Zsuzsa Kata Horváth

http://lks.zskhorvath.org/discoveries/Zsuzsa Kata Horváth offers teacher training courses on high quality music teaching, and offers high quality music teaching for all ages 

Zsuzsa Kata Horváth is the founder music teacher of Liverpool Kodály School, offering

Zsuzsa first qualified as a bassoonist (M.Mus in 2006) at Royal Welsh College of Music & Drama, where she studied bassoon with Steve Marsden, Musical Research Skills with Lucy Robinson, Orchestral playing with Howard Williams and John Reynolds and Music Theory with Andrew Wilson-Dickson, Baroque ornamentation with Jeremy Ward. Previously she had excellent solfége and music theory education at Saint Stephen King Conservatoire and Music School, at  Hungarian Lutheran Church Organist Training Institute, and at Pécsvárad Music School; therefore she won the Hedy King Robinson award twice, for passing Grade 7 and Grade 8 ABRSM Music Theory with distinction. She had extensive Kodály methodology training between 2014 and 2018: studying with the greatest tutors: Nikhil Dally (Stepping Notes Music Teaching Course with Kodály, Dalcrose and Colourstrings for 2-8-year olds’ music teaching), Lucinda Geoghegan (KMETH2 – Kodály methodology for 4-11-year-olds’ teaching, passed with distinction at the Royal Conservatoire of Scotland in Glasgow), Len Tyler (Kodály in the Klassroom, for 2-8-year-olds’ teaching) and Ilona Gállné Gróh (Ringató: methodology for leading 0-3-year-olds’ and carers’ singing group with Kodály principles).

Zsuzsa has taught Kodály musicianship to all ages in local 0-3-year-old and carers’ singing groups,  at Seaham Music Academy,  After School Music for 6-8-year-old’s at Saint James Daisy Hill Primary School in Bolton, and at Liverpool Kodály School.

Zsuzsa has been a bassoonist in numerous symphony orchestras (amateur since 1992, and professional since 2006), lately playing with Bolton Symphony Orchestra, Crosby Symphony Orchestra and small chamber orchestras of the North West of England.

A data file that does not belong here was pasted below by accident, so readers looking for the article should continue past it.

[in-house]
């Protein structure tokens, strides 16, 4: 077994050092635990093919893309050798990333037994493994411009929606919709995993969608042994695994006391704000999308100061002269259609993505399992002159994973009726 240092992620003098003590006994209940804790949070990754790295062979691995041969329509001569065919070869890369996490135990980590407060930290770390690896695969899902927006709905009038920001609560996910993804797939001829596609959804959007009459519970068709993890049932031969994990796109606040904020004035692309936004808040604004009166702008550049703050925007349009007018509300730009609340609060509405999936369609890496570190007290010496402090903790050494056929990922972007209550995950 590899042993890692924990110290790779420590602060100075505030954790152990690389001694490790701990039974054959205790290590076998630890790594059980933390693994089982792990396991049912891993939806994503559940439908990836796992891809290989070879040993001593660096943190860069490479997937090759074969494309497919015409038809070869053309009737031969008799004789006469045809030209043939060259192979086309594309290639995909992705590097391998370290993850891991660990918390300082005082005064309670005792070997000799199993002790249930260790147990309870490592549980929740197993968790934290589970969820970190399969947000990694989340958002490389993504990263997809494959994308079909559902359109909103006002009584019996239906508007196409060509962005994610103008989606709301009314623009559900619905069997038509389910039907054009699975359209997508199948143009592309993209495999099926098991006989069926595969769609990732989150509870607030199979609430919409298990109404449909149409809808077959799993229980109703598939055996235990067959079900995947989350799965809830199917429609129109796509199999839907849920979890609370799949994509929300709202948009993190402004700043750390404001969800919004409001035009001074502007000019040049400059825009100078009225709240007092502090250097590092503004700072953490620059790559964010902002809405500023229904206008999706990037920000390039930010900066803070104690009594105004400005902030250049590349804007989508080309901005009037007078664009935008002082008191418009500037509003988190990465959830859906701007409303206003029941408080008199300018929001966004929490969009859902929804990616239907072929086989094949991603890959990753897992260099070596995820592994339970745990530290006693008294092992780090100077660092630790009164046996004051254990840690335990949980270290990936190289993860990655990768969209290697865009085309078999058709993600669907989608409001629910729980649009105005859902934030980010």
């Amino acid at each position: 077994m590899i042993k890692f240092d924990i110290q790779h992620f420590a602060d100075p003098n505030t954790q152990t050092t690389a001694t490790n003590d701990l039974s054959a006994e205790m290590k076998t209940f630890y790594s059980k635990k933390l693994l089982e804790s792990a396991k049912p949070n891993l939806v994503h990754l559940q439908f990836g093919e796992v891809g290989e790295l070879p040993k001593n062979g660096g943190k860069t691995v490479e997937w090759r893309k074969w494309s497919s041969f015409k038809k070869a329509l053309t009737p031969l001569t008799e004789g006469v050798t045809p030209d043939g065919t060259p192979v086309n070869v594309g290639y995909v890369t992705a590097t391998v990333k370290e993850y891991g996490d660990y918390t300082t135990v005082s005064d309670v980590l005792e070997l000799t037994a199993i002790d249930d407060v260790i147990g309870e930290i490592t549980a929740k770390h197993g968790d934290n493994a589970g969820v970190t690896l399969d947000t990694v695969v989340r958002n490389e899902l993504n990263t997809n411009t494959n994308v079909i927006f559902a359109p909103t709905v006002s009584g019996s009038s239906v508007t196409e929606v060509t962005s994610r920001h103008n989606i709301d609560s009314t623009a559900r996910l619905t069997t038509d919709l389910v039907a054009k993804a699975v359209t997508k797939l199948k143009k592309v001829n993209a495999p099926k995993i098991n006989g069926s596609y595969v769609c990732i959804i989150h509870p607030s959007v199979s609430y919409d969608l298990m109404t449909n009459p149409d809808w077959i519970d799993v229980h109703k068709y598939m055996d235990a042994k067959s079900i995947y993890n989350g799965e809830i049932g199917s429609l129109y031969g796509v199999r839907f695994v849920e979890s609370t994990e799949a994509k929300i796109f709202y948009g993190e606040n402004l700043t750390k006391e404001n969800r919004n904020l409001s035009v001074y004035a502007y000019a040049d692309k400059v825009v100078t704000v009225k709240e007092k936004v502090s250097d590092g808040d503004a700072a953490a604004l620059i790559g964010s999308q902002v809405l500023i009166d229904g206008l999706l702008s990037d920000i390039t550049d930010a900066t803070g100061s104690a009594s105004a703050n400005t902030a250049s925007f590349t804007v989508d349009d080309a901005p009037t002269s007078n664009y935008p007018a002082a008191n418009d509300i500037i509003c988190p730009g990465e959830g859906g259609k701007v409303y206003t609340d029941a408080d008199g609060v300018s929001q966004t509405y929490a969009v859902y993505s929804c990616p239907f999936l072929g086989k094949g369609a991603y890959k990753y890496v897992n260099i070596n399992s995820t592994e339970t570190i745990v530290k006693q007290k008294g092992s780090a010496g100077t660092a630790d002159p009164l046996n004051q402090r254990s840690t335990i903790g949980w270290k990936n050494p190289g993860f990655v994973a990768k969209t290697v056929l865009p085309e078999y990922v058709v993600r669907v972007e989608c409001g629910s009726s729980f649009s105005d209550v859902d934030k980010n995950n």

Zsuzsa’s life was successfully saved in 1997 (age 20 years) when she was suffering from osteomyelitis, sepsis and anaemia secondary to a serious injury to her right hand. Her right hand healed with nine digits and good function. Since she has been playing an adapted bassoon with 9 digits and has been playing further instruments with 9 digits.

Zsuzsa also has experience as a church organist ( trained as a Lutheran Church Organist in 1992), including playing for services (so far in Lutheran and Unitarian churches), arranging 4-part accompaniments for hymns, and engaging church-goers of all ages in the services in communal music making to help them on their way to find the soul of their community.

Zsuzsa has choir singing experience, singing Alto in mixed Lutheran choir Mandák Kórus  and in chamber choir Magic Diaphragm in the past. She is able to sing her part independently in a chamber choir, and is also able to sing one part and play other parts on an instrument or show the solfa handsigns or the rhythmic notation for the other part.

Zsuzsa knows that active music making is a life- and world-changing experience, and musical literacy, although not always needed for communal music making, is the absolute guarantee to participate in active music making later in life. She believes that almost everyone (apart from people who were born deaf or have amusia) can master musical literacy, should children be given the opportunity to be taught by skilled teachers.

Zsuzsa discovered that music will only belong to everyone if all school teachers, trainees, school teacher trainers and everyone who engage in children’s education will undergo Introductory Kodaly Training courses to develop a basic understanding about

  • what they can expect from a good school music teacher,
  • what it takes to deliver high quality music lessons in schools (Music teachers need to undergo complex training including Advanced Kodaly Training Courses),
  • how children can thrive on growing up with high quality music lessons, including their school results, attendance and personality development,
  • how teachers can collaborate with the music teacher to offer optimal  support for each child,
  • how quality music teaching influences our environment,
  • how quality music teaching influences our healthcare,
  • how quality music teaching influences our family values;
  • and when they will have developed an understanding about all this, then they will make a step to arrange the funding (most of which is to pay for music lessons for each classes rather than investing in expensive instruments).

Zsuzsa also has a background as a medical doctor (lately as a locum medical SHO). She believes that Kodály musicianship teaching for primary school age children could prevent loneliness, isolation, personality disorders and addiction in teenager-, adult- and elderly-hood; which would at least halve the number of people needed to be seen in the A&E Department during and acute on-take; implying proper music teaching in childhood is very likely to halve the cost we need to invest for our National Health Service, since it is likely to reduce the workload of NHS staff with 50%.

“Music does not lie. If there is something to be changed in this world, then it can only happen through music.” – by Jimi Hendrix